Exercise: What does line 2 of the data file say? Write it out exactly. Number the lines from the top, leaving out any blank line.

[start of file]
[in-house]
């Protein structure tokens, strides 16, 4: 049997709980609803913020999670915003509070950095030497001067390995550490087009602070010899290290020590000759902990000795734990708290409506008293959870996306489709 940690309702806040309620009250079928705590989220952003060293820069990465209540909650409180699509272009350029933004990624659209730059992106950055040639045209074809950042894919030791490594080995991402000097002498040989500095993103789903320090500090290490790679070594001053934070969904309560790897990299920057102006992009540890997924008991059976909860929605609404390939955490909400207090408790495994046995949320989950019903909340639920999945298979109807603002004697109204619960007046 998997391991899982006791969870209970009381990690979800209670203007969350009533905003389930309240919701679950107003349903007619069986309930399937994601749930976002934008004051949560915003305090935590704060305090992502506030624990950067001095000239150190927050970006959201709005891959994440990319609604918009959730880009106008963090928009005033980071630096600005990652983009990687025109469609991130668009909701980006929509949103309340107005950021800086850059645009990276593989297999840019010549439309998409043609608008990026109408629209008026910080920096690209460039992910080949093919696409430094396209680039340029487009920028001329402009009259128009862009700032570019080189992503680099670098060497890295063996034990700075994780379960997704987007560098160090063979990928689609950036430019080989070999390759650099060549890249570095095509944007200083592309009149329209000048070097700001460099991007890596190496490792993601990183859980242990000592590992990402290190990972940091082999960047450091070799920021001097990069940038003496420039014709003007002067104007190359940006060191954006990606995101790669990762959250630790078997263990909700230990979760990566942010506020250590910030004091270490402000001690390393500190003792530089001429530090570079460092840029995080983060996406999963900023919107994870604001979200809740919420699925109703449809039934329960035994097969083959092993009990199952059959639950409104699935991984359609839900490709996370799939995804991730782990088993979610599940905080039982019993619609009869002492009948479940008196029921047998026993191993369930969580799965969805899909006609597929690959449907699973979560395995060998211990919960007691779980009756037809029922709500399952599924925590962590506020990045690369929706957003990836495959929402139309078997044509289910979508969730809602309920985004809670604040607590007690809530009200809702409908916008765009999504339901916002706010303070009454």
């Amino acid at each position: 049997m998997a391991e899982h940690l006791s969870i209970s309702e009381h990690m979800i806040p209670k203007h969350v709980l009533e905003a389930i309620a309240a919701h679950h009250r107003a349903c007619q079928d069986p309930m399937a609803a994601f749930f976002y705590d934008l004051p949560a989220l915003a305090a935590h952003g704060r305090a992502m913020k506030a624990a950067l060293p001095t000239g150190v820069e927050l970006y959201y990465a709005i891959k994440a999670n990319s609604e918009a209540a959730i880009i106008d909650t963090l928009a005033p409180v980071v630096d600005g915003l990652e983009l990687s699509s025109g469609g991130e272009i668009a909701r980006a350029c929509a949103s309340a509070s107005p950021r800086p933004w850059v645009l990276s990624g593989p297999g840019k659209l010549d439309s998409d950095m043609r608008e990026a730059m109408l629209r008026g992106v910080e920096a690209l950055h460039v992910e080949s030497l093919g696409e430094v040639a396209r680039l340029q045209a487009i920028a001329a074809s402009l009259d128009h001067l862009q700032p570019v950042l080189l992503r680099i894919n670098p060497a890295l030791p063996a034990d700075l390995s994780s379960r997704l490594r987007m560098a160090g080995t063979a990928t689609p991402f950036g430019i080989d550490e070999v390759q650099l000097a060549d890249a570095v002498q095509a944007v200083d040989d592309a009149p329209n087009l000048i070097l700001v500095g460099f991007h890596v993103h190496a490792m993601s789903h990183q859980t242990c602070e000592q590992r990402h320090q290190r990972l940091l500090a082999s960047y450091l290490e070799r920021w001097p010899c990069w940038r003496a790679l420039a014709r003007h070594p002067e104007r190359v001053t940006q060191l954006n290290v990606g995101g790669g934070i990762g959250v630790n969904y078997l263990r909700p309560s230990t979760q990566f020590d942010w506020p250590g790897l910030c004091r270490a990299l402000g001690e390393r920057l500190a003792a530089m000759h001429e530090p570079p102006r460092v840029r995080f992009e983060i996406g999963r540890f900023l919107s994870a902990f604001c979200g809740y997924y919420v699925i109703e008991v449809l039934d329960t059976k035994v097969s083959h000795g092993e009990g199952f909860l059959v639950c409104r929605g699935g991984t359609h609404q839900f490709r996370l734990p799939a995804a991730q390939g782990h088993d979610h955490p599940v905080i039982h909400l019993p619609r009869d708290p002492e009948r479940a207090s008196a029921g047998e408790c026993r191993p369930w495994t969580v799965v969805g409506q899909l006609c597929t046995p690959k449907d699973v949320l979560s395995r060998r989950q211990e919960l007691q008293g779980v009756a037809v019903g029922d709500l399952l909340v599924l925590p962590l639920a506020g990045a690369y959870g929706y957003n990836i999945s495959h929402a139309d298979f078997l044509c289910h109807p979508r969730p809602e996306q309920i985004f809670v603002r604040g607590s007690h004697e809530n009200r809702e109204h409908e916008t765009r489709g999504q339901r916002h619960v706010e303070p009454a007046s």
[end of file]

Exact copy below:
């Protein structure tokens, strides 16, 4: 049997709980609803913020999670915003509070950095030497001067390995550490087009602070010899290290020590000759902990000795734990708290409506008293959870996306489709 940690309702806040309620009250079928705590989220952003060293820069990465209540909650409180699509272009350029933004990624659209730059992106950055040639045209074809950042894919030791490594080995991402000097002498040989500095993103789903320090500090290490790679070594001053934070969904309560790897990299920057102006992009540890997924008991059976909860929605609404390939955490909400207090408790495994046995949320989950019903909340639920999945298979109807603002004697109204619960007046 998997391991899982006791969870209970009381990690979800209670203007969350009533905003389930309240919701679950107003349903007619069986309930399937994601749930976002934008004051949560915003305090935590704060305090992502506030624990950067001095000239150190927050970006959201709005891959994440990319609604918009959730880009106008963090928009005033980071630096600005990652983009990687025109469609991130668009909701980006929509949103309340107005950021800086850059645009990276593989297999840019010549439309998409043609608008990026109408629209008026910080920096690209460039992910080949093919696409430094396209680039340029487009920028001329402009009259128009862009700032570019080189992503680099670098060497890295063996034990700075994780379960997704987007560098160090063979990928689609950036430019080989070999390759650099060549890249570095095509944007200083592309009149329209000048070097700001460099991007890596190496490792993601990183859980242990000592590992990402290190990972940091082999960047450091070799920021001097990069940038003496420039014709003007002067104007190359940006060191954006990606995101790669990762959250630790078997263990909700230990979760990566942010506020250590910030004091270490402000001690390393500190003792530089001429530090570079460092840029995080983060996406999963900023919107994870604001979200809740919420699925109703449809039934329960035994097969083959092993009990199952059959639950409104699935991984359609839900490709996370799939995804991730782990088993979610599940905080039982019993619609009869002492009948479940008196029921047998026993191993369930969580799965969805899909006609597929690959449907699973979560395995060998211990919960007691779980009756037809029922709500399952599924925590962590506020990045690369929706957003990836495959929402139309078997044509289910979508969730809602309920985004809670604040607590007690809530009200809702409908916008765009999504339901916002706010303070009454």